Tuesday, 24 April was a very big day for Norway’s Widerøe, but arguably even bigger for Embraer. The carrier’s Embraer E190-E2 flawlessly completed its first revenue service, a return from Bergen to Tromsø. The flight was greeted with much applause and celebration, including from airline management.
Embraer has quietly, confidently worked through the E2 development program, delivering what it said it would, on time.
The new aircraft looks surprisingly different to its E1 forebear, thanks to the notably large Pratt & Whitney PW1900G engine cowlings. But there’s also a new elegance to the wing and revised stance due to taller landing gear.
Stepping inside, the touchscreen cabin control system immediately impresses. It’s a clear statement that this is a jet of a new generation. Before the inaugural, Widerøe’s crews had already come to love the system after just a couple of weeks’ training.
With comfortable seats at a pitch more than adequate for the 103-minute trip up to Tromsø and a power outlet for every passenger, the E2 cabin makes for a pleasant traveling environment.
One #PaxEx let-down is what your author perceived as a less-than-perfect fit of the alternating PSU and oxygen mask panels; their cabin-long run shows the sort of misalignment one might expect in a well-used or oft-retrofitted cabin but not from an aircraft on its first airline service.
It seemed to be a cosmetic issue at most, and my assessment was confirmed by Embraer when the Brazilian airframer told Runway Girl Network: “This is a design characteristic and the layout of the oxygen mask deployment has been approved by all certification authorities.”
It’s the E2’s only detractor, in your author’s opinion, and even if a passenger does notice, they’ll likely forget as soon as the Pratt & Whitney engines spool up for takeoff. Because that’s when the magic happens. While enthusiastically describing the E2 as 50% quieter than the competition under certain flight conditions, Embraer has avoided describing exactly what those conditions are. Truth is, when those big fans spin-up there’s a momentary high-pitched whine before they settle into a deeper, gentle hum that’s uncannily muted. They’re so quiet, in fact, that it comes as a surprise when the aircraft begins its spirited takeoff run.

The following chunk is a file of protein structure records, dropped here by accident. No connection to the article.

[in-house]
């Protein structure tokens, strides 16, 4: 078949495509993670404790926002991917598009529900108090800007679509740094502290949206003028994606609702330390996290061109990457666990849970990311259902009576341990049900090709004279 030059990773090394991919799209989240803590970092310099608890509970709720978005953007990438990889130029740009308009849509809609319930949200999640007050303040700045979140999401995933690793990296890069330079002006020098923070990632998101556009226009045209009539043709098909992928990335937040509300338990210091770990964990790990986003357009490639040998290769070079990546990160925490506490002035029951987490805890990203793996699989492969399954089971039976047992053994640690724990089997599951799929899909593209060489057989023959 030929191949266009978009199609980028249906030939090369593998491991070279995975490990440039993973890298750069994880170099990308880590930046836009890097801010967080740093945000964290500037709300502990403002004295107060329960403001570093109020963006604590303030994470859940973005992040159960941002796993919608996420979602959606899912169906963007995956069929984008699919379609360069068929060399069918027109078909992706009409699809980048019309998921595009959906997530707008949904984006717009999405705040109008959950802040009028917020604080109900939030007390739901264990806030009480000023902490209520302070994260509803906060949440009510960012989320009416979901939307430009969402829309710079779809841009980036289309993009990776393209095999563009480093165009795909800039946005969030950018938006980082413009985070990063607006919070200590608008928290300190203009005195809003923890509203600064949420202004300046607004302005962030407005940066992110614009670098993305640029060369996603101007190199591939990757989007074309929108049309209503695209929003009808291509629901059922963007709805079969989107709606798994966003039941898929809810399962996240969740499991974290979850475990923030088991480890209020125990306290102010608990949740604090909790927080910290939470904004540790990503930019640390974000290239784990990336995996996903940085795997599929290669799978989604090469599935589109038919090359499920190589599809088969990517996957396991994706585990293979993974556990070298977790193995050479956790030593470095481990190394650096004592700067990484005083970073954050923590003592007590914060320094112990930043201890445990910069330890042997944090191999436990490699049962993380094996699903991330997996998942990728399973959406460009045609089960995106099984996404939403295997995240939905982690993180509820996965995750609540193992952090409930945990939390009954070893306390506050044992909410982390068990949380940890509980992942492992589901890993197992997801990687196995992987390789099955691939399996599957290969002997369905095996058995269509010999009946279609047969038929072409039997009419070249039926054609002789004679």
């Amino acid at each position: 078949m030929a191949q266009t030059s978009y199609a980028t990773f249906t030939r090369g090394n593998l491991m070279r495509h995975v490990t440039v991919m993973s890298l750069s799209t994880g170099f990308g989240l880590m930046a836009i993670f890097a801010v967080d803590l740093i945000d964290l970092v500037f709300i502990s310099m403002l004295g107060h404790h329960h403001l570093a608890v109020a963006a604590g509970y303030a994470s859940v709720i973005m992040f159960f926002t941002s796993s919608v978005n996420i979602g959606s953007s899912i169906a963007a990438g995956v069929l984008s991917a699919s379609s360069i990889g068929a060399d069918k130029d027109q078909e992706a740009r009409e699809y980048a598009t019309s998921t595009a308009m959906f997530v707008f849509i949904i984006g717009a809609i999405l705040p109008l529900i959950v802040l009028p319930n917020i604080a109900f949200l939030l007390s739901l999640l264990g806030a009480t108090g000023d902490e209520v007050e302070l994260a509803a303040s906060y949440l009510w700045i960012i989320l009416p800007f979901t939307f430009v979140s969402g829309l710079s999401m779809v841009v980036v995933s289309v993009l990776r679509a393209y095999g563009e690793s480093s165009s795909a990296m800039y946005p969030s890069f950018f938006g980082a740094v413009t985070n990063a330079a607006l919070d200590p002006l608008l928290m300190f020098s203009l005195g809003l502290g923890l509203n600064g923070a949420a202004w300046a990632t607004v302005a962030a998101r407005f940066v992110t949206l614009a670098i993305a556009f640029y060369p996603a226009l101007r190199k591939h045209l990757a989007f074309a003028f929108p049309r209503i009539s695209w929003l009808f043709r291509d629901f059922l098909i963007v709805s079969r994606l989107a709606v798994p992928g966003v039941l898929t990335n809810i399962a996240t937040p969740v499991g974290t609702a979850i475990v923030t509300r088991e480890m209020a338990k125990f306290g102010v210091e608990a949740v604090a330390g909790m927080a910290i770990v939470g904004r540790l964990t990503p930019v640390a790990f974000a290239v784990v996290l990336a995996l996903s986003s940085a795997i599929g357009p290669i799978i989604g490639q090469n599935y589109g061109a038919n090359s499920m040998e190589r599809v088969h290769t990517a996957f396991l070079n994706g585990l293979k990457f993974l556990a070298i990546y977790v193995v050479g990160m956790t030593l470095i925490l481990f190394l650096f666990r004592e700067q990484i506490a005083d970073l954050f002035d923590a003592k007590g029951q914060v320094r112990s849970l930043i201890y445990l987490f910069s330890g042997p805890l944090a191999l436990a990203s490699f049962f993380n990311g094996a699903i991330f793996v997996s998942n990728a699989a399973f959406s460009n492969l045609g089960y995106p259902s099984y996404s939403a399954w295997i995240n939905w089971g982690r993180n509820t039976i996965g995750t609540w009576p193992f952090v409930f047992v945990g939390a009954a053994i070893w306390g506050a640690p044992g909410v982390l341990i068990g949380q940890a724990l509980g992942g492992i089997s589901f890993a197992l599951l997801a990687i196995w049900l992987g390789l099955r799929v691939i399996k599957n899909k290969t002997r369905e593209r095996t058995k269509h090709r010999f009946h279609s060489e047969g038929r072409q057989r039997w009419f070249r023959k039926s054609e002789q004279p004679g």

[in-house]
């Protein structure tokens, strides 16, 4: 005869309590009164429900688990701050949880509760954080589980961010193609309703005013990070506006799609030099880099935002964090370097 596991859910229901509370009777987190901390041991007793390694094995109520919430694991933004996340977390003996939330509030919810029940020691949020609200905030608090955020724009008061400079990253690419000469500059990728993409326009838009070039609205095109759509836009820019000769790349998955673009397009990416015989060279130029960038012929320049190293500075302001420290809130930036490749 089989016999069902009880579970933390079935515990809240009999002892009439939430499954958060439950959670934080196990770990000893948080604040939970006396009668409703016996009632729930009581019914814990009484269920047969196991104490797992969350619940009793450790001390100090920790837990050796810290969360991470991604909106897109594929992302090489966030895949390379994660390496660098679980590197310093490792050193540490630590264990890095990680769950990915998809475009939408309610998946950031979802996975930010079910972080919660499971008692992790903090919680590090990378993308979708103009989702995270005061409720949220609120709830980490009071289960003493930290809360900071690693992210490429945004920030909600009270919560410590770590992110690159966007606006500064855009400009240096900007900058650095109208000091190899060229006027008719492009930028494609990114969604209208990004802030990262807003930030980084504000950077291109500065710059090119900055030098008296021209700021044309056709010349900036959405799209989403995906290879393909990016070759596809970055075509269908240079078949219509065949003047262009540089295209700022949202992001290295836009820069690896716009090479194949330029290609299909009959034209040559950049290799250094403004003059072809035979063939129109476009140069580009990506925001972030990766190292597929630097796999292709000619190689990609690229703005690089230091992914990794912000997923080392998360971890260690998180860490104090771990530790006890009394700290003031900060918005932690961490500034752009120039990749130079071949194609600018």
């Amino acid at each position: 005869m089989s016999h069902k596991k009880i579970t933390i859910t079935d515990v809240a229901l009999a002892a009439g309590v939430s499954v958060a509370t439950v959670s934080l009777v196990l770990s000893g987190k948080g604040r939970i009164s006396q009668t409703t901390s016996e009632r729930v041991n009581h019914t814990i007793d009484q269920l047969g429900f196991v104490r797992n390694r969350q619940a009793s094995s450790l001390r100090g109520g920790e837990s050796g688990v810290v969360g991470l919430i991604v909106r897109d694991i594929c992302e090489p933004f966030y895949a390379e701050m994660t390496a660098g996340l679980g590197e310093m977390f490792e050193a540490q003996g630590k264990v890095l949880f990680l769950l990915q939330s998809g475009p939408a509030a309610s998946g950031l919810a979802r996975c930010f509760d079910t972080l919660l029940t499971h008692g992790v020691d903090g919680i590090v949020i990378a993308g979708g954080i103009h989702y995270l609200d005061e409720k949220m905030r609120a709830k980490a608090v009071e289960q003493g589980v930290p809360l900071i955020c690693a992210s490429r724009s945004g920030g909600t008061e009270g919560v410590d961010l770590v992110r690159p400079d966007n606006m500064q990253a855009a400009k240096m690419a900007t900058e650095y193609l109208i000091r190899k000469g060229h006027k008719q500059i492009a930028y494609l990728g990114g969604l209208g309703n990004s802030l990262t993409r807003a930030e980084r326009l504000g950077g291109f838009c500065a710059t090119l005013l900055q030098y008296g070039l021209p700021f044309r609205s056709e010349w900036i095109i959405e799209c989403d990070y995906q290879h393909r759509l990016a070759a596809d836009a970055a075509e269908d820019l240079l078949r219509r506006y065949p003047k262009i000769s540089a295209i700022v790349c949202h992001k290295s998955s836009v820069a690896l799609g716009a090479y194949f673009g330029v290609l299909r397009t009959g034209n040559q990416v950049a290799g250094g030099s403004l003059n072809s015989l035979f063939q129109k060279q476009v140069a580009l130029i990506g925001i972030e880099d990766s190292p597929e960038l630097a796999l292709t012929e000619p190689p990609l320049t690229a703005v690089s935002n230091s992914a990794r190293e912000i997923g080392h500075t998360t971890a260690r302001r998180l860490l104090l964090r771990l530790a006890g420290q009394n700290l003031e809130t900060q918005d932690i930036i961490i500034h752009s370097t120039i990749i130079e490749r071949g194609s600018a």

In-flight there’s the usual air conditioning noise, although even that seems less intrusive. The lack of engine noise is actually something you quickly accept, until you find you’re conversing across the width of the cabin without raised voices.
Sitting in 6F and realizing the uniqueness of this cross-cabin comms, your author glanced out the window for a stunning reminder of just how close the massive engine cowling was and how little evidence there is of anything working inside.
Ironically, the taxi out at Bergen was by far the noisiest I’ve known, thanks to the excited chatter of fare-paying passengers, crew and invited guests, but the cabin was quieter on the return and even then, the engines barely intrude.
There are moments, especially on takeoff and in the climb when the brain struggles to comprehend how the E2 is managing to fly at all.
Widerøe was especially generous to its guests on this initial service. There were fabulous cupcakes, frosted in Widerøe green, airline and Embraer-logoed luggage tag gifts, a model of the aircraft for every passenger and pairs of tickets to give away.
The aircraft represents not only a significant addition to Widerøe’s airline’s current, but the beginning of an era of expansion, with new international jet destinations planned. Widerøe personnel had nothing but praise for the OEM’s support, while there was an obvious satisfaction in the successful inaugural service.
Note: The author was a guest of Embraer on this inaugural flight.
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